Declining frog populations are considered an indicator of environmental damage. But new research finds that frogs might be doing even worse than we thought. Because the volunteers who count frogs by their sounds may be overestimating.
The North American Amphibian Monitoring Program is the country’s largest frog-counting system. Volunteers listen for frogs, identify the species, and give population estimates. They’ve been doing this for over a decade.
Ted Simons from North Carolina State University and colleagues put recordings of frogs, like this wood frog, [Wood Frog sound] in the field to test the volunteers. They call it Ribbit Radio.
Many volunteers ended up with false positives—they named frog species whose calls weren’t being played. So there may be fewer frogs, or less variety, than the surveys suggest. The results appear in the journal Ecology. [Brett McClintock et al., http://bit.ly/9iPhUs]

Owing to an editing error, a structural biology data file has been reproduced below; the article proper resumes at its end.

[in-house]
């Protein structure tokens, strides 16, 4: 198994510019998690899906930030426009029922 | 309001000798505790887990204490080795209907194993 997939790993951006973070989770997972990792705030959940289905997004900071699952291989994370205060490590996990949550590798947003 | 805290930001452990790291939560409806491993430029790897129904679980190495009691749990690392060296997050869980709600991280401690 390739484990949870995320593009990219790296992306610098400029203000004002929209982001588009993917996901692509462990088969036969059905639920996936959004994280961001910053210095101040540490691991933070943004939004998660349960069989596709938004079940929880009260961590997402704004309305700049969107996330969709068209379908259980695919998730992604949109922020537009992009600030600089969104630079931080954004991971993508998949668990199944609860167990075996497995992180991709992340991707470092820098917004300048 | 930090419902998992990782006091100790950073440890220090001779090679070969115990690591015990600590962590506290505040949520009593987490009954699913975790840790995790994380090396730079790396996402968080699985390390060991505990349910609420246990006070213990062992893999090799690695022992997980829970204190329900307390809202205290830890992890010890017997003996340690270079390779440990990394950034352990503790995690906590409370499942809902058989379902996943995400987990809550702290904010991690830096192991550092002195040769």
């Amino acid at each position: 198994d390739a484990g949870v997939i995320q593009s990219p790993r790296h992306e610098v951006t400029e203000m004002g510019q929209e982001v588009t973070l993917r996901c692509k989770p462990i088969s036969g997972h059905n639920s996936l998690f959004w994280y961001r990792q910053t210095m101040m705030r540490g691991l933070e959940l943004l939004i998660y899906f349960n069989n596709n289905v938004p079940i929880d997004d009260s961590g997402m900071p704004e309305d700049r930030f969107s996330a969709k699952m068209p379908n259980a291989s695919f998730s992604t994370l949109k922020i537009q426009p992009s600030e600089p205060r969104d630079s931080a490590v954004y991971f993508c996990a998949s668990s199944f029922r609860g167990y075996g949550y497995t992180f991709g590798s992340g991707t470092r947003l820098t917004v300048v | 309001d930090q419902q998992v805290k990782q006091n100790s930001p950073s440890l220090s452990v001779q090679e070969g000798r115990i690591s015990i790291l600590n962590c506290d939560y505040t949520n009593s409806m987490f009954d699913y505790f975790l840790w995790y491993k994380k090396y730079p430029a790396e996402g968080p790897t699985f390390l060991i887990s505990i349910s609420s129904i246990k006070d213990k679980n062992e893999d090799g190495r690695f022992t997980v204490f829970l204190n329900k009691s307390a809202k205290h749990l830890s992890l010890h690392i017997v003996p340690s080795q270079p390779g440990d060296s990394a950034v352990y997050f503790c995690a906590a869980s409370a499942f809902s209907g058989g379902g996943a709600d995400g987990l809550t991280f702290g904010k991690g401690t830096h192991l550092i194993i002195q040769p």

Simons is working with the U.S. Geological Survey—in charge of the amphibian monitoring—to account for these false positives, and to better train the volunteers—so they don’t write down “chorus frog” [Chorus Frog sound] when all there really was were pickerel frogs. [Pickerel Frog sound] Apparently, it’s not easy being green, for humans either.
[The above text is an exact transcript of this podcast.]